Billy Fung

Electricity Markets

Billy Fung / 2016-08-20

Market basics

The spot market is where electricity is sold at a specific price, in half hour intervals. So you buy the electricity, and the generator fires up and obtains the energy, and then it gets transmitted to you. This creates a supply and demand scenario, where electricity is constantly being bought and sold, so the power stations are able to predict when to turn on and off, to maximize efficiency. As a retailer, it is in your best interest to buy energy contracts at a fixed cost, where the duration is as short as possible to fulfill your needs.

An example in history where this came up is the energy crisis in California, where manipulation and corruption lead to the government having to pay a fixed cost for a long duration, like paying $50 per MW for a year contract instead of something like a half hour.

Along with the spot market, there is the futures market. The futures market allows for an agreement to buy electricity at a certain price on a future date. This is not a physical trade, but an agreement to buy electricity through the spot market. All the products offered in an electricity market is usually to follow economic theory, creating an economy where products are offered to allow for competition as well as to lower risk. A future allows for speculation on the spot price, so if you think the price will go up or down in the future, you can buy a future and then you will be able to buy the spot price for less.

The electricity market follows ideas that are found in the stock market, except that the underlying reasoning differs. The derivative products such as futures and options, mainly work to allow for smaller companies to be competitive in the same market. The products work as hedges against risk, letting traders participate in the market while preventing larger traders to control the market.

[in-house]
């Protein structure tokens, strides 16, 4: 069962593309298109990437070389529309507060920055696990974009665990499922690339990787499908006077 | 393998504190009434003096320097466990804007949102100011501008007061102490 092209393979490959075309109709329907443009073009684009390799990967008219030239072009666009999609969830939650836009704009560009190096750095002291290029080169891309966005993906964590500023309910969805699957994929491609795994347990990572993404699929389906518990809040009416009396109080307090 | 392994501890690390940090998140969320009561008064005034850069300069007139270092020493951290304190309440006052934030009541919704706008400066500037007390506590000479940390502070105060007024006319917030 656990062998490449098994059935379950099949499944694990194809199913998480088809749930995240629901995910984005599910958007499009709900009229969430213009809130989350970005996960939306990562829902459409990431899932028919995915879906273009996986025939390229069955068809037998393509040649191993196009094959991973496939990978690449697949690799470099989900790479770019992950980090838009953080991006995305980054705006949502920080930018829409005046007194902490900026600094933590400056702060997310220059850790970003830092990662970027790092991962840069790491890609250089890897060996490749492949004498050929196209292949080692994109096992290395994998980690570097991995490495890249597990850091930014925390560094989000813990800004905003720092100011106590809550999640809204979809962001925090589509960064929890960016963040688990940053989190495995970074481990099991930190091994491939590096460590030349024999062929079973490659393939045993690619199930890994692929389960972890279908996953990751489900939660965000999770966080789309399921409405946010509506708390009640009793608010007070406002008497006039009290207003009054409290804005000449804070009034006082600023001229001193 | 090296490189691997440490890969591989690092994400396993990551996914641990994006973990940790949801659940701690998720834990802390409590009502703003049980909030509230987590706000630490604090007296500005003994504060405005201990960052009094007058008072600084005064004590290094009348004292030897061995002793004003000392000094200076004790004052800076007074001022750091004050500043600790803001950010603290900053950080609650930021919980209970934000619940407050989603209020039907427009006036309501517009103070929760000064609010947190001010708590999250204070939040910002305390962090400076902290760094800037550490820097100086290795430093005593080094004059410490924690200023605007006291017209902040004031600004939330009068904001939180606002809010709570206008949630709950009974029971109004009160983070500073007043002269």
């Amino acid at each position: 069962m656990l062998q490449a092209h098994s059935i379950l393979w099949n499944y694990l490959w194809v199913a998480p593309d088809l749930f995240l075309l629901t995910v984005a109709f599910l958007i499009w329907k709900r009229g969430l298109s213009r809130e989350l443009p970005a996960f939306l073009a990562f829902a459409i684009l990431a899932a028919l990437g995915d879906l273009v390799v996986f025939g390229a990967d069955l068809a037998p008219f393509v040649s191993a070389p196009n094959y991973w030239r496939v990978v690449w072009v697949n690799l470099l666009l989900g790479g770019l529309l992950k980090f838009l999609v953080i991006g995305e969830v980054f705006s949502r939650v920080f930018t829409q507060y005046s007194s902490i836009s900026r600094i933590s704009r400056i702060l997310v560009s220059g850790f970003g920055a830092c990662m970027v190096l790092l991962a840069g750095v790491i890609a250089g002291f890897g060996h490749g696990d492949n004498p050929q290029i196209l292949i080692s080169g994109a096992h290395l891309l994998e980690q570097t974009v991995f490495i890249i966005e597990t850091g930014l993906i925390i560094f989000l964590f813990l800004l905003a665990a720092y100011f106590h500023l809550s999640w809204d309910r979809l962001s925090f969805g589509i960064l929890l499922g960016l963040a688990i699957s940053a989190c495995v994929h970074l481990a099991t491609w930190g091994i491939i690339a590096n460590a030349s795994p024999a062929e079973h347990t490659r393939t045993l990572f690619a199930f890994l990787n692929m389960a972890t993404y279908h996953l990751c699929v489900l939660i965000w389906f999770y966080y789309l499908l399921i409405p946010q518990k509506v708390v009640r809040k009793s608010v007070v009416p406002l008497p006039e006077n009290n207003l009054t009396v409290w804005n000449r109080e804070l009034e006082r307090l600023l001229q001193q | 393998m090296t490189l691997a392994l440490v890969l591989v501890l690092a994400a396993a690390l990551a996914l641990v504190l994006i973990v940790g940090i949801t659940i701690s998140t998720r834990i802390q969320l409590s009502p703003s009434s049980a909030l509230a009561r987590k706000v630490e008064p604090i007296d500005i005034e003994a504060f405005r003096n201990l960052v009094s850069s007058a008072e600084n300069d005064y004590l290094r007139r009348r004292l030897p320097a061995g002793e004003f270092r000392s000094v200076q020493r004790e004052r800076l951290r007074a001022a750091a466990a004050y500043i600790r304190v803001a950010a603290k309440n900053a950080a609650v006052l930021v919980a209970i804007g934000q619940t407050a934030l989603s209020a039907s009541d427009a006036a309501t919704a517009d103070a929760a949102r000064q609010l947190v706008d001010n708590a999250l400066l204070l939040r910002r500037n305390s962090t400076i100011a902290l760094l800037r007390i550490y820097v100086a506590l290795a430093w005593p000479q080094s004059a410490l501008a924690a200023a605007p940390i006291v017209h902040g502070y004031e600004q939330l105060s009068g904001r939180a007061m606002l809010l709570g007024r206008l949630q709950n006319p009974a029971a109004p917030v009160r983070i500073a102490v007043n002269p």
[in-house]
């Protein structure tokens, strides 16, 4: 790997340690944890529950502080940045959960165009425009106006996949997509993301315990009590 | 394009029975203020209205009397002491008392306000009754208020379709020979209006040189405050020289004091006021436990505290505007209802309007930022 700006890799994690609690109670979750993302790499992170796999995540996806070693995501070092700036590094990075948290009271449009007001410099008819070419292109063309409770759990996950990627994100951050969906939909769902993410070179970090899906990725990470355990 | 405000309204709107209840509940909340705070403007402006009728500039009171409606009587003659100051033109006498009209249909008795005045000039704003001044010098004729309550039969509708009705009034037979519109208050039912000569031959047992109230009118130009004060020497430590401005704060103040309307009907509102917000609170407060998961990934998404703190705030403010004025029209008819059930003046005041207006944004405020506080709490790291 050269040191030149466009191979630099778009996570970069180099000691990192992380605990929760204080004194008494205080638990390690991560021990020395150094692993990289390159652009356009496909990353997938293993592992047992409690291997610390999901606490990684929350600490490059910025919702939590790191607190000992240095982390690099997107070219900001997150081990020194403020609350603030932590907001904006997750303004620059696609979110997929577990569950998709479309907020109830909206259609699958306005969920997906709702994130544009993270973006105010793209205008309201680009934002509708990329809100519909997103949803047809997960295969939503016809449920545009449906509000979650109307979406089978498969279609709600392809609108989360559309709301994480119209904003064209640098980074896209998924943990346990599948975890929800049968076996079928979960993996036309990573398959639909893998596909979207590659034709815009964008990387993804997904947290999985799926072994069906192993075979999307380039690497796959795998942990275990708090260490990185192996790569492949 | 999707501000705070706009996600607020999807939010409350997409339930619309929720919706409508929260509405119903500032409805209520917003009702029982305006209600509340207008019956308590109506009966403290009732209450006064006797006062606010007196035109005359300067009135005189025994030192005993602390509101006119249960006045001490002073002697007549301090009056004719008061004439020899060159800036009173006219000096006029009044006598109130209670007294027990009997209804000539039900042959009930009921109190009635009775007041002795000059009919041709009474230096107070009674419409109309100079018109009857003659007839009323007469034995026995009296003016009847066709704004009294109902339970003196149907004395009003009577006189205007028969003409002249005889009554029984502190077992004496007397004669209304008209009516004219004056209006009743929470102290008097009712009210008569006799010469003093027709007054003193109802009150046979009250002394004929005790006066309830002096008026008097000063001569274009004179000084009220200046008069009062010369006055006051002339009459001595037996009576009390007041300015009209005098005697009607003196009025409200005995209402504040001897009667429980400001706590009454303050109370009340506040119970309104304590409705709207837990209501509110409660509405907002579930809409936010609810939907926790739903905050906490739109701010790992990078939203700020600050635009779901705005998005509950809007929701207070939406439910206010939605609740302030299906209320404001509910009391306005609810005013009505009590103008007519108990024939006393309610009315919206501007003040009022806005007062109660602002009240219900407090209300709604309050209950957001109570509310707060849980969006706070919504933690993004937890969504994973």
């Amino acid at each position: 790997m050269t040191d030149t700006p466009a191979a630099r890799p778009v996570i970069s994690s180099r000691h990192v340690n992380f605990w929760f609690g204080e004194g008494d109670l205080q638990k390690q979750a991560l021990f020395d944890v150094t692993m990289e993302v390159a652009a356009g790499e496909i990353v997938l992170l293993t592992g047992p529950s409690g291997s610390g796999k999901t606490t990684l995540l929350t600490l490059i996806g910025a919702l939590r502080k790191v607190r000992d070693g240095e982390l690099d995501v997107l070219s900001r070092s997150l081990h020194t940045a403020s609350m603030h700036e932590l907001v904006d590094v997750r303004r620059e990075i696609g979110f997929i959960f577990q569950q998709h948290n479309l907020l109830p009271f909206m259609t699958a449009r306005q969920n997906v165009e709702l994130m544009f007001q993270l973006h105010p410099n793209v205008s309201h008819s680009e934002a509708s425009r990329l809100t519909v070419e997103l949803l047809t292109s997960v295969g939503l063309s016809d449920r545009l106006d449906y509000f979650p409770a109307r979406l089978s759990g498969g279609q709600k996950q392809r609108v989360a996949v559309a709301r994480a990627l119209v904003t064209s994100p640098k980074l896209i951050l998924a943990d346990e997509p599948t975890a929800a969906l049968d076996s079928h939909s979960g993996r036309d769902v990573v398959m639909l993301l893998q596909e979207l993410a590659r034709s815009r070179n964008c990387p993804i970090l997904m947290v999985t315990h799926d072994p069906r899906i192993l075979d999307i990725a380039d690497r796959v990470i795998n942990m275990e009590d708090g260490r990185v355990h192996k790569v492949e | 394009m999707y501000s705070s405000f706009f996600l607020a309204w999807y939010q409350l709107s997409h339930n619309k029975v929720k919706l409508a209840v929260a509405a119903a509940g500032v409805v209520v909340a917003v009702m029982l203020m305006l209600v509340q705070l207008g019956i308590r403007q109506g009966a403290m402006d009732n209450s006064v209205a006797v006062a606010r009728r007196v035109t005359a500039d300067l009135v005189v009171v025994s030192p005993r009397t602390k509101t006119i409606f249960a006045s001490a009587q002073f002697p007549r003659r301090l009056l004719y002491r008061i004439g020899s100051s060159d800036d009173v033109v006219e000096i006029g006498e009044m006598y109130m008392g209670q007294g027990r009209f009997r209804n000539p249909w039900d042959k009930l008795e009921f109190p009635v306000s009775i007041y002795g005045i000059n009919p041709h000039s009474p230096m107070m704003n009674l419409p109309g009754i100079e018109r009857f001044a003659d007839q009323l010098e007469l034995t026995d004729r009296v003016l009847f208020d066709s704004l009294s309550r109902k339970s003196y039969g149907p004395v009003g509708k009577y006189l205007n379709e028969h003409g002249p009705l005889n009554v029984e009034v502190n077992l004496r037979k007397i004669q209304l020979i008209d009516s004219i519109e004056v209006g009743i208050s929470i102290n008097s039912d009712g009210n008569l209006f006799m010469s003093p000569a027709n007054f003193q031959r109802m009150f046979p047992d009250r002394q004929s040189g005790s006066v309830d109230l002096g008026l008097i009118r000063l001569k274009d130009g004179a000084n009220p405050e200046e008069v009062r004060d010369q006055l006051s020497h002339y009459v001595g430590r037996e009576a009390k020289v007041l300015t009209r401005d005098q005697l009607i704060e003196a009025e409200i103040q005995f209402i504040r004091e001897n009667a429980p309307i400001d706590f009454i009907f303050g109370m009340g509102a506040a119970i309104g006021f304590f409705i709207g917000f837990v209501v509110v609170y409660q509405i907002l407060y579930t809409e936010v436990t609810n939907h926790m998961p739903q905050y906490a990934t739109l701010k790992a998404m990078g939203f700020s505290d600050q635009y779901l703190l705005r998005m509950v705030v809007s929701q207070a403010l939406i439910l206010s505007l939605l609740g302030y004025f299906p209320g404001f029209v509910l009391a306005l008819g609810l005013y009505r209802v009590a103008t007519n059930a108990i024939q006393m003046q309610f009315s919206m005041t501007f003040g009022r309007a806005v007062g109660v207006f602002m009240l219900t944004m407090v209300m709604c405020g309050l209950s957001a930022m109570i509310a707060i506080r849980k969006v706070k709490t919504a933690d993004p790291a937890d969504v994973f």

Some factors to consider

Being a commodity, electricity markets vary largely depending on the source of energy. In hydro dominant areas, there arise the interesting problem of needing to forecast the weather. Demand can be forecasted in deregulated markets by looking at the consumption of households, but how do you figure out the supply? Being able to predict the supply of energy means you can make money off the electricity market, selling contracts at certain prices because you know the general trend that the supply will be moving towards. For example, if you could predict a drought, then you could sell contracts that show the price of electricity moving upwards towards a certain price.

Another product I haven’t mentioned is a FTR, which is a financial transmission right. This product in the market is used to hedge (protect) risk against transmission losses as electricity must physically move from 1 area to another. This results in losses in the transmission, which will affect electricity prices. The further you have to move the electricity from the power station, the higher chance that something might fail along the way. This allows for another product to be used, if you are able to predict how much electricity can be generated.

What next?

This is all just very basic stuff, a lot goes on into trying to be an energy retailer. The basics is that you buy electricity from a generator, then with the government and market mechanisms put into place, you can provide a consumer with that electricity. By using smart meters, you are able to see the consumption of a household, and be able to bill them accordingly. A trader then wants to buy electricity for a lower price, in order to make a profit.